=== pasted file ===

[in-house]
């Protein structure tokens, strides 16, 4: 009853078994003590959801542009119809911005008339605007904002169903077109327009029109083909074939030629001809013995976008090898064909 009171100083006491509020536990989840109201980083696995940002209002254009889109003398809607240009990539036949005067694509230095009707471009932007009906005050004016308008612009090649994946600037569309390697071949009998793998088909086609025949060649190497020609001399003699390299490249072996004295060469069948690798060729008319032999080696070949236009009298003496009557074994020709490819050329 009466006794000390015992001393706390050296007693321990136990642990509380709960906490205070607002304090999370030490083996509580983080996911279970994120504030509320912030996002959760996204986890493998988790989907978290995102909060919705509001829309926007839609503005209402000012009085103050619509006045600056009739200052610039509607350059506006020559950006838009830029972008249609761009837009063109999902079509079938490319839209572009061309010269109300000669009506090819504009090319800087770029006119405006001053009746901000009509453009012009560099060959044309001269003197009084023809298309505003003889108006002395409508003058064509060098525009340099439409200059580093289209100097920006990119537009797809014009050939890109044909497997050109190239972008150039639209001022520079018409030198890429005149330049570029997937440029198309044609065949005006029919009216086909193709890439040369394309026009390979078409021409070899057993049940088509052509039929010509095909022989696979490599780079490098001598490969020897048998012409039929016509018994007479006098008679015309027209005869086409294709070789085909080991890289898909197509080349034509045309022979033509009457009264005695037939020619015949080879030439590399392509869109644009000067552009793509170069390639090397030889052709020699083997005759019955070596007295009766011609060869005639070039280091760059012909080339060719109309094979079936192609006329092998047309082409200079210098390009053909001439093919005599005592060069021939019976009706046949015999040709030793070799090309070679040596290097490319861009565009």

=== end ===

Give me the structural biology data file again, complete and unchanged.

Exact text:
[in-house]
């Protein structure tokens, strides 16, 4: 009853078994003590959801542009119809911005008339605007904002169903077109327009029109083909074939030629001809013995976008090898064909 009171100083006491509020536990989840109201980083696995940002209002254009889109003398809607240009990539036949005067694509230095009707471009932007009906005050004016308008612009090649994946600037569309390697071949009998793998088909086609025949060649190497020609001399003699390299490249072996004295060469069948690798060729008319032999080696070949236009009298003496009557074994020709490819050329 009466006794000390015992001393706390050296007693321990136990642990509380709960906490205070607002304090999370030490083996509580983080996911279970994120504030509320912030996002959760996204986890493998988790989907978290995102909060919705509001829309926007839609503005209402000012009085103050619509006045600056009739200052610039509607350059506006020559950006838009830029972008249609761009837009063109999902079509079938490319839209572009061309010269109300000669009506090819504009090319800087770029006119405006001053009746901000009509453009012009560099060959044309001269003197009084023809298309505003003889108006002395409508003058064509060098525009340099439409200059580093289209100097920006990119537009797809014009050939890109044909497997050109190239972008150039639209001022520079018409030198890429005149330049570029997937440029198309044609065949005006029919009216086909193709890439040369394309026009390979078409021409070899057993049940088509052509039929010509095909022989696979490599780079490098001598490969020897048998012409039929016509018994007479006098008679015309027209005869086409294709070789085909080991890289898909197509080349034509045309022979033509009457009264005695037939020619015949080879030439590399392509869109644009000067552009793509170069390639090397030889052709020699083997005759019955070596007295009766011609060869005639070039280091760059012909080339060719109309094979079936192609006329092998047309082409200079210098390009053909001439093919005599005592060069021939019976009706046949015999040709030793070799090309070679040596290097490319861009565009």